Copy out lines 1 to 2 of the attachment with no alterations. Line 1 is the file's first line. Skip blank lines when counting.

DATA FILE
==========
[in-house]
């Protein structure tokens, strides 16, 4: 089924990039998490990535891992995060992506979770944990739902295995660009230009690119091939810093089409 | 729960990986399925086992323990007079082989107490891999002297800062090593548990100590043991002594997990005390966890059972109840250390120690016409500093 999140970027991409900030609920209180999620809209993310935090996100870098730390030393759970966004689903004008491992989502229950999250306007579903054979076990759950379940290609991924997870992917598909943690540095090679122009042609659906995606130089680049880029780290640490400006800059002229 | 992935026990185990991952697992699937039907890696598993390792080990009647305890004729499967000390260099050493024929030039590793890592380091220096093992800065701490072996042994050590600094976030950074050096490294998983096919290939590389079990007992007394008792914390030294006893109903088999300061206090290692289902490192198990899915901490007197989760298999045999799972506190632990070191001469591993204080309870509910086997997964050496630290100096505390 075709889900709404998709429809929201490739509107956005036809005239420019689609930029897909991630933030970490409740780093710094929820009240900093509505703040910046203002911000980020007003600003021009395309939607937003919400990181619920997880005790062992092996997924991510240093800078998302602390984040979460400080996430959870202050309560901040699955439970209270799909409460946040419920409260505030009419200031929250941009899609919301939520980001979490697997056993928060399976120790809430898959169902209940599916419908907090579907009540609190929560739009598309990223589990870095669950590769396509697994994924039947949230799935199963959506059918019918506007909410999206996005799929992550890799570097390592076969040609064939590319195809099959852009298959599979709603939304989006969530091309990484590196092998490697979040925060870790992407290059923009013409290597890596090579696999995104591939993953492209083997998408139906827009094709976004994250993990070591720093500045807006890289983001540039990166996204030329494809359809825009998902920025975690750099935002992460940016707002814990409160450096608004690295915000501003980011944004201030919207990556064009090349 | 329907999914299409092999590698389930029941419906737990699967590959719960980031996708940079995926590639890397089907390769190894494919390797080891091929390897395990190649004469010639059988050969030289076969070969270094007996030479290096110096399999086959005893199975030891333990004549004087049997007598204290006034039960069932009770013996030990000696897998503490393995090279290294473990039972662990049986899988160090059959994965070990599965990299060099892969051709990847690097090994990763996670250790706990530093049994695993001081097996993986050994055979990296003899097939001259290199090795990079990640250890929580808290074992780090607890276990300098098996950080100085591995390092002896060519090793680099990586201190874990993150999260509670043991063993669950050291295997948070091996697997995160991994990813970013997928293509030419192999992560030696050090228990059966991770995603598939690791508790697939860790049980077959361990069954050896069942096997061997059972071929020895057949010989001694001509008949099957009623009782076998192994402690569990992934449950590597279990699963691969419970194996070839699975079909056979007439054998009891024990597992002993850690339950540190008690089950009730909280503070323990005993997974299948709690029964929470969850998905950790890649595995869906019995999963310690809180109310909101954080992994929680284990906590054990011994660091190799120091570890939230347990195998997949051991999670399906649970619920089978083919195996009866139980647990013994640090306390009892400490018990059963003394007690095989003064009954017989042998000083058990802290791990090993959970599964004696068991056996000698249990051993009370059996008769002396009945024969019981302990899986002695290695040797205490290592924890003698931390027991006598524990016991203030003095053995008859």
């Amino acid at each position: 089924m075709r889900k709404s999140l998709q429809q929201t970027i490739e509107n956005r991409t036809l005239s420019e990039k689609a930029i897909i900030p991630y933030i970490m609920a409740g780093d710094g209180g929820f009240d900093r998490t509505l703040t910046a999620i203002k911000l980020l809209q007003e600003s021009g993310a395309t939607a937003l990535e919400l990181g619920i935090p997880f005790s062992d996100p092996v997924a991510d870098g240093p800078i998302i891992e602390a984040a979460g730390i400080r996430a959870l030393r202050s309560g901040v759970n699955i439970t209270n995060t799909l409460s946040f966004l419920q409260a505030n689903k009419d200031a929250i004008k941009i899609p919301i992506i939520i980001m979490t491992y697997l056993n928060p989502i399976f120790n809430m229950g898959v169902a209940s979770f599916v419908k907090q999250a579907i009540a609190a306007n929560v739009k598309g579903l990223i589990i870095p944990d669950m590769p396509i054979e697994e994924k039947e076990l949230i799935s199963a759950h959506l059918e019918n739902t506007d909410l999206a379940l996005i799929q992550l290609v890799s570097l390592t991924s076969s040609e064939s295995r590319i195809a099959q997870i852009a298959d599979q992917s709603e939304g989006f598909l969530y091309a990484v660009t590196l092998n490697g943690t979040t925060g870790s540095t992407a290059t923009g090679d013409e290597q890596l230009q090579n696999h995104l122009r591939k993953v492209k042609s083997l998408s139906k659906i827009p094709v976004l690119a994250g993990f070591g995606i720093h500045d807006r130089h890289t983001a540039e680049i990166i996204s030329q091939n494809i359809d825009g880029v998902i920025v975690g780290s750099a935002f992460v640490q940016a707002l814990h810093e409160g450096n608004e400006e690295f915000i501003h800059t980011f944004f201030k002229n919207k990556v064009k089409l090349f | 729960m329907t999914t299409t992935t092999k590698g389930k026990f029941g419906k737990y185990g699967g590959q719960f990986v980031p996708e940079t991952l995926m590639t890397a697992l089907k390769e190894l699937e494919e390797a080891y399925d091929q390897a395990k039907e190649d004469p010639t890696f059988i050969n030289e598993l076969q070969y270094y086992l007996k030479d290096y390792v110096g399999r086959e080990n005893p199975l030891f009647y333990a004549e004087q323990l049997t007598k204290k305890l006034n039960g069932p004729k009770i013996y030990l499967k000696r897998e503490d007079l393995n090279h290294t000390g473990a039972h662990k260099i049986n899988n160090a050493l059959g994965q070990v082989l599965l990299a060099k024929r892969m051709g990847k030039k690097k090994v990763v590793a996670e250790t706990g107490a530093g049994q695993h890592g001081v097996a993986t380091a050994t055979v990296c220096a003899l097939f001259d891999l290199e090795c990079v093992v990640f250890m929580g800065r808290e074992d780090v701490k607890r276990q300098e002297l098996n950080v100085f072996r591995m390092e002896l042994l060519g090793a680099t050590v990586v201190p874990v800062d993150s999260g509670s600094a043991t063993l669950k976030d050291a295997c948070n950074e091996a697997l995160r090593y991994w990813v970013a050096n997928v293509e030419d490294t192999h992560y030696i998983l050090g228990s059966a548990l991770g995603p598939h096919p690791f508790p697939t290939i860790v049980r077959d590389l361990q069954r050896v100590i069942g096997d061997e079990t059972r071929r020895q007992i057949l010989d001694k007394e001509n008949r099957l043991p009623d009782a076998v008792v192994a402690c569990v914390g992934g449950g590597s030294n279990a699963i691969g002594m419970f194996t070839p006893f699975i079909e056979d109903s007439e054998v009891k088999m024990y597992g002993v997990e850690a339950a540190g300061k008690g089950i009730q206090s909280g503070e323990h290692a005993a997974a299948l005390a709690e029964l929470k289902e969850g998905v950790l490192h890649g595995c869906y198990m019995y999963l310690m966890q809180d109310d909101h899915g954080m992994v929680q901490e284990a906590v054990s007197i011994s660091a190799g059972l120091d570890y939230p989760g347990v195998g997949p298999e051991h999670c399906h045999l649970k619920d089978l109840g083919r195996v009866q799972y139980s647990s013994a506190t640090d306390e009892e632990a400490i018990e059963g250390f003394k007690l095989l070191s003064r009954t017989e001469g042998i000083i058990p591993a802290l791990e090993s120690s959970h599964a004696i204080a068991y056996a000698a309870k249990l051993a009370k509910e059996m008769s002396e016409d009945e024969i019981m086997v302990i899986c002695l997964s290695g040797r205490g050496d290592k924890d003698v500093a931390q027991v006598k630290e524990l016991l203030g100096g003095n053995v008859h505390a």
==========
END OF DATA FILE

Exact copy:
[in-house]
């Protein structure tokens, strides 16, 4: 089924990039998490990535891992995060992506979770944990739902295995660009230009690119091939810093089409 | 729960990986399925086992323990007079082989107490891999002297800062090593548990100590043991002594997990005390966890059972109840250390120690016409500093 999140970027991409900030609920209180999620809209993310935090996100870098730390030393759970966004689903004008491992989502229950999250306007579903054979076990759950379940290609991924997870992917598909943690540095090679122009042609659906995606130089680049880029780290640490400006800059002229 | 992935026990185990991952697992699937039907890696598993390792080990009647305890004729499967000390260099050493024929030039590793890592380091220096093992800065701490072996042994050590600094976030950074050096490294998983096919290939590389079990007992007394008792914390030294006893109903088999300061206090290692289902490192198990899915901490007197989760298999045999799972506190632990070191001469591993204080309870509910086997997964050496630290100096505390 075709889900709404998709429809929201490739509107956005036809005239420019689609930029897909991630933030970490409740780093710094929820009240900093509505703040910046203002911000980020007003600003021009395309939607937003919400990181619920997880005790062992092996997924991510240093800078998302602390984040979460400080996430959870202050309560901040699955439970209270799909409460946040419920409260505030009419200031929250941009899609919301939520980001979490697997056993928060399976120790809430898959169902209940599916419908907090579907009540609190929560739009598309990223589990870095669950590769396509697994994924039947949230799935199963959506059918019918506007909410999206996005799929992550890799570097390592076969040609064939590319195809099959852009298959599979709603939304989006969530091309990484590196092998490697979040925060870790992407290059923009013409290597890596090579696999995104591939993953492209083997998408139906827009094709976004994250993990070591720093500045807006890289983001540039990166996204030329494809359809825009998902920025975690750099935002992460940016707002814990409160450096608004690295915000501003980011944004201030919207990556064009090349 | 329907999914299409092999590698389930029941419906737990699967590959719960980031996708940079995926590639890397089907390769190894494919390797080891091929390897395990190649004469010639059988050969030289076969070969270094007996030479290096110096399999086959005893199975030891333990004549004087049997007598204290006034039960069932009770013996030990000696897998503490393995090279290294473990039972662990049986899988160090059959994965070990599965990299060099892969051709990847690097090994990763996670250790706990530093049994695993001081097996993986050994055979990296003899097939001259290199090795990079990640250890929580808290074992780090607890276990300098098996950080100085591995390092002896060519090793680099990586201190874990993150999260509670043991063993669950050291295997948070091996697997995160991994990813970013997928293509030419192999992560030696050090228990059966991770995603598939690791508790697939860790049980077959361990069954050896069942096997061997059972071929020895057949010989001694001509008949099957009623009782076998192994402690569990992934449950590597279990699963691969419970194996070839699975079909056979007439054998009891024990597992002993850690339950540190008690089950009730909280503070323990005993997974299948709690029964929470969850998905950790890649595995869906019995999963310690809180109310909101954080992994929680284990906590054990011994660091190799120091570890939230347990195998997949051991999670399906649970619920089978083919195996009866139980647990013994640090306390009892400490018990059963003394007690095989003064009954017989042998000083058990802290791990090993959970599964004696068991056996000698249990051993009370059996008769002396009945024969019981302990899986002695290695040797205490290592924890003698931390027991006598524990016991203030003095053995008859």